Based on my original blog posting, this posting introduces a ported Javascript version of my rule engine, for Node.js. I have the requirement to use a rule engine. I want something light weight and fairly simple, yet powerful. While there are products out there which are super good, I don't want something with the big learning overhead. And, I fancied writing my own! Here are my few basic requirements: Use some kind of expression language to write the rules, It should be possible to store rules in a database, Rules need a priority, so that only the best can be fired, It should also be possible to fire all matching rules, Rules should evaluate against one input which can be an object like a tree, containing all the information which rules need to evaluate against Predefined actions which are programmed in the system should be executed when certains rules fire. So to help clarify those requirements, imagine the following examples: 1) In some forum system, the administrator needs to be able to configure when emails are sent. Here, I would write some rules like "when the config flag called sendUserEmail is set to true, send an email to the user" and "when the config flag called sendAdministratorEmail is true and the user has posted less than 5 postings, send an email to the administrator". 2) A tarif system needs to be configurable, so that the best tarif can be offered to customers. For that, I could write rules like these:…

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Simple rule engine updated

I have taken the time to upgrade my simple Java rule engine so that it supports Java 8 lambdas and streams and it is now published in Maven Central. The code is now also available on GitHub. First off, the Maven dependencies. The following dependency is for the basic rule engine which is compatible with Java 6. <dependency> <groupId>ch.maxant</groupId> <artifactId>rules</artifactId> <version>2.1.0</version> </dependency> If you want to use lambdas from Java 8, then you need to also add a dependency as follows: <dependency> <groupId>ch.maxant</groupId> <artifactId>rules-java8</artifactId> <version>2.1.0</version> </dependency> This allows you to write code like that found on lines 15 and 20. Rule rule1 = new Rule("R1", "input.p1.name == \"ant\" && input.p2.name == \"clare\"", "outcome1", 0, "ch.maxant.produits", "Règle spéciale pour famille Kutschera"); Rule rule2 = new Rule("R2", "true", "outcome2", 1, "ch.maxant.produits", "Régle par défault"); List<Rule> rules = Arrays.asList(rule1, rule2); //to use a lambda, construct a SamAction and pass it a lambda. IAction<MyInput, BigDecimal> action1 = new SamAction<MyInput, BigDecimal>( "outcome1", i -> new BigDecimal("100.0") ); IAction<MyInput, BigDecimal> action2 = new SamAction<MyInput, BigDecimal>( "outcome2", i -> new BigDecimal("101.0") ); List<IAction<MyInput, BigDecimal>> actions = Arrays.asList(action1, action2); Engine e = new Engine(rules, true); MyInput input = new MyInput(); Person p1 = new Person("ant"); Person p2 = new Person("clare"); input.setP1(p1); input.setP2(p2); BigDecimal price = e.executeBestAction(input, actions); assertEquals(new BigDecimal("101.0"), price); If you want to pass a Stream to the Engine rather than a Collection, then use the sub-class found in the second library, for example: Stream<Rule> streamOfRules = getStreamOfRules(); //to pass in a stream, we need to use…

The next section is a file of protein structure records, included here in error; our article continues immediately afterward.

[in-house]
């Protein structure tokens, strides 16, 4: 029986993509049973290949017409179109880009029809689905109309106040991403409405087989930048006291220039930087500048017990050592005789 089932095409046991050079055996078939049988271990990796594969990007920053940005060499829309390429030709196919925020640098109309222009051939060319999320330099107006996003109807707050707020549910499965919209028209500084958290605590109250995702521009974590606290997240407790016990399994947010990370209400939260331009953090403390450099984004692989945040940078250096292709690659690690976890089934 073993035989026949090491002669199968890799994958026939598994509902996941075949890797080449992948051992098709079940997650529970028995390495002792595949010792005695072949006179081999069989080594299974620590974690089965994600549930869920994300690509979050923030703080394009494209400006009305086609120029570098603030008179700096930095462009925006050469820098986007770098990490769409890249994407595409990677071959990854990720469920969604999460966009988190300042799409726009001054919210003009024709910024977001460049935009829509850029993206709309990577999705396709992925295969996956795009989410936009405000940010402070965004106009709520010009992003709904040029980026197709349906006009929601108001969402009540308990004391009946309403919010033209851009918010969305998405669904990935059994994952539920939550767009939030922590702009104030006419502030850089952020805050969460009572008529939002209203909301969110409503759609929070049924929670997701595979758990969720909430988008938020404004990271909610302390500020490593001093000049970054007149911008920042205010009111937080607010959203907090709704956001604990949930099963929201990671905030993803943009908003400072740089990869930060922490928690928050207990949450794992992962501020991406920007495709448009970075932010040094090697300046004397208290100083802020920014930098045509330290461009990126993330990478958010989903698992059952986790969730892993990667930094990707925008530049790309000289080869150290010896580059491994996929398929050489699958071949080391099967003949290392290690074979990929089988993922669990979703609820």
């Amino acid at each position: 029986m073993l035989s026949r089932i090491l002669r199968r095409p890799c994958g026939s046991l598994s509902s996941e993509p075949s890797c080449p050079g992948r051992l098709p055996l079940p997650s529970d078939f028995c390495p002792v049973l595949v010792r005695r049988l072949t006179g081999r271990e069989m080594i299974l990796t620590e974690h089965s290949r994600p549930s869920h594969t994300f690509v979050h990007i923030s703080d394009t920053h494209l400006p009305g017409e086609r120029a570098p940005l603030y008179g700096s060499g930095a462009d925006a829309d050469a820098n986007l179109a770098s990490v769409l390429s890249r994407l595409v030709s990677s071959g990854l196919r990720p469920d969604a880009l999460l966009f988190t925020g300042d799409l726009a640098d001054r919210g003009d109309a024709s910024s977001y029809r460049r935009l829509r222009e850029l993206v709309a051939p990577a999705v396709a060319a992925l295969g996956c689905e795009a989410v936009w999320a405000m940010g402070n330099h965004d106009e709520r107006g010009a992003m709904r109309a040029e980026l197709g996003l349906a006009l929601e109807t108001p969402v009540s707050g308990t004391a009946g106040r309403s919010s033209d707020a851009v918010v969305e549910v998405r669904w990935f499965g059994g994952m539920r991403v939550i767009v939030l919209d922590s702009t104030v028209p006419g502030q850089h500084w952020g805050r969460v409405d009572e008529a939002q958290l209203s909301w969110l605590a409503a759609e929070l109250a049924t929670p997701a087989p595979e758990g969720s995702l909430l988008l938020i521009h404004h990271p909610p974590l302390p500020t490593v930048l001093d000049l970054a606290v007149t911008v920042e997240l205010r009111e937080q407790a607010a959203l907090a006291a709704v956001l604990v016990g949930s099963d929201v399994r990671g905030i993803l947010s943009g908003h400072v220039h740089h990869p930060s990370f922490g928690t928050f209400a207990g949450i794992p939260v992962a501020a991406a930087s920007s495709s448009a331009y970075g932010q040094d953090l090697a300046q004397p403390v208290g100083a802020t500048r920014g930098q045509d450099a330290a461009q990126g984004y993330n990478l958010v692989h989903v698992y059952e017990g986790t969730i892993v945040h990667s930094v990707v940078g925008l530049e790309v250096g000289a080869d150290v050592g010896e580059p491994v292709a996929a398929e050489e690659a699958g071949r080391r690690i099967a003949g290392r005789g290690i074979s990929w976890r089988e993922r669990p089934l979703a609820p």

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A really simple but powerful rule engine

UPDATE: Version 2.2.0, JavaScript (Nashorn) rules in the JVM - see here. UPDATE: Version 2.1.0, Java 8, Maven, GitHub - see here. UPDATE: Version 2.0 of the library now exists which supports Scala. It is a breaking change in that "Action" instances as shown below are now "AbstractAction", and the "Action" class is only supported in Scala, where functions can be passed to the action constructor instead of having to override the AbstractAction. Scala collections are also supported in the engine. I have the requirement to use a rule engine. I want something light weight and fairly simple, yet powerful. While there are products out there which are super good, I don't want something with the big learning overhead. And, I fancied writing my own! Here are my few basic requirements: Use some kind of expression language to write the rules, It should be possible to store rules in a database, Rules need a priority, so that only the best can be fired, It should also be possible to fire all matching rules, Rules should evaluate against one input which can be an object like a tree, containing all the information which rules need to evaluate against Predefined actions which are programmed in the system should be executed when certains rules fire. So to help clarify those requirements, imagine the following examples: 1) In some forum system, the administrator needs to be able to configure when emails are sent. Here, I would write some rules like "when the config flag…

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Eclipse e4 – from Client to Server and back again with MVC